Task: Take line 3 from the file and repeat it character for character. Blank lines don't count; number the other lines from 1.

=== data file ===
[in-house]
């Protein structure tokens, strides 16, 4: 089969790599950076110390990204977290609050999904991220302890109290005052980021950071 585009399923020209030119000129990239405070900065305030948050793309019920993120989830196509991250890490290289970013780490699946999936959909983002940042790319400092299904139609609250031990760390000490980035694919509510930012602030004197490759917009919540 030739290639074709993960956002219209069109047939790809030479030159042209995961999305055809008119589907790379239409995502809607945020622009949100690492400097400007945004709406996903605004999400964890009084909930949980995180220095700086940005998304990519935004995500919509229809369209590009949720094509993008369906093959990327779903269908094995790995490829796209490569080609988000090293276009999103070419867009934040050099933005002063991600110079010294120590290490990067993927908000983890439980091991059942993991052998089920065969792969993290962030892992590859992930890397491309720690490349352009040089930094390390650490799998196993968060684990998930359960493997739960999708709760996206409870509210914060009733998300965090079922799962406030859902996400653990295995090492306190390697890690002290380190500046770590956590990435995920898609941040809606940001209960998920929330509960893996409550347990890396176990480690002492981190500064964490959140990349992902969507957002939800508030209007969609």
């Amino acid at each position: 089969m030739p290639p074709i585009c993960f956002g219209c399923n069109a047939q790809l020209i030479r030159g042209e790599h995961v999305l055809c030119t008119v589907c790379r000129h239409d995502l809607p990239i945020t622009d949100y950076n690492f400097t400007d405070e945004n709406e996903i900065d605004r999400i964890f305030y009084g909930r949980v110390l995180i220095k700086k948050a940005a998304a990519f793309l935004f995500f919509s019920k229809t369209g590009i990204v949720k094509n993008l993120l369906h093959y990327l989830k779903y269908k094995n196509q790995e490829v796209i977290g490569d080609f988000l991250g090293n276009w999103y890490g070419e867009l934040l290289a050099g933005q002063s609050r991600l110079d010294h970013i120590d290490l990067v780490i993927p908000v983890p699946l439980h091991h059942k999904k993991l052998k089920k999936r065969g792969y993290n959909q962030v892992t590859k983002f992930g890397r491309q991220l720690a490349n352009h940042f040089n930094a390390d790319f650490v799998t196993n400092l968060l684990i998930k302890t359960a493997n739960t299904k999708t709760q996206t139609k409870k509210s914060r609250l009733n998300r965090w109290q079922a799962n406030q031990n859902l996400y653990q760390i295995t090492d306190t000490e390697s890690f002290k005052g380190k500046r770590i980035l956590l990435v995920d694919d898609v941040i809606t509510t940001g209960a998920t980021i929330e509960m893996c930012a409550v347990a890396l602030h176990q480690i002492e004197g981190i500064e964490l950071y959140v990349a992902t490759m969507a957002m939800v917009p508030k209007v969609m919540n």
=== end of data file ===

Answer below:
């Amino acid at each position: 089969m030739p290639p074709i585009c993960f956002g219209c399923n069109a047939q790809l020209i030479r030159g042209e790599h995961v999305l055809c030119t008119v589907c790379r000129h239409d995502l809607p990239i945020t622009d949100y950076n690492f400097t400007d405070e945004n709406e996903i900065d605004r999400i964890f305030y009084g909930r949980v110390l995180i220095k700086k948050a940005a998304a990519f793309l935004f995500f919509s019920k229809t369209g590009i990204v949720k094509n993008l993120l369906h093959y990327l989830k779903y269908k094995n196509q790995e490829v796209i977290g490569d080609f988000l991250g090293n276009w999103y890490g070419e867009l934040l290289a050099g933005q002063s609050r991600l110079d010294h970013i120590d290490l990067v780490i993927p908000v983890p699946l439980h091991h059942k999904k993991l052998k089920k999936r065969g792969y993290n959909q962030v892992t590859k983002f992930g890397r491309q991220l720690a490349n352009h940042f040089n930094a390390d790319f650490v799998t196993n400092l968060l684990i998930k302890t359960a493997n739960t299904k999708t709760q996206t139609k409870k509210s914060r609250l009733n998300r965090w109290q079922a799962n406030q031990n859902l996400y653990q760390i295995t090492d306190t000490e390697s890690f002290k005052g380190k500046r770590i980035l956590l990435v995920d694919d898609v941040i809606t509510t940001g209960a998920t980021i929330e509960m893996c930012a409550v347990a890396l602030h176990q480690i002492e004197g981190i500064e964490l950071y959140v990349a992902t490759m969507a957002m939800v917009p508030k209007v969609m919540n």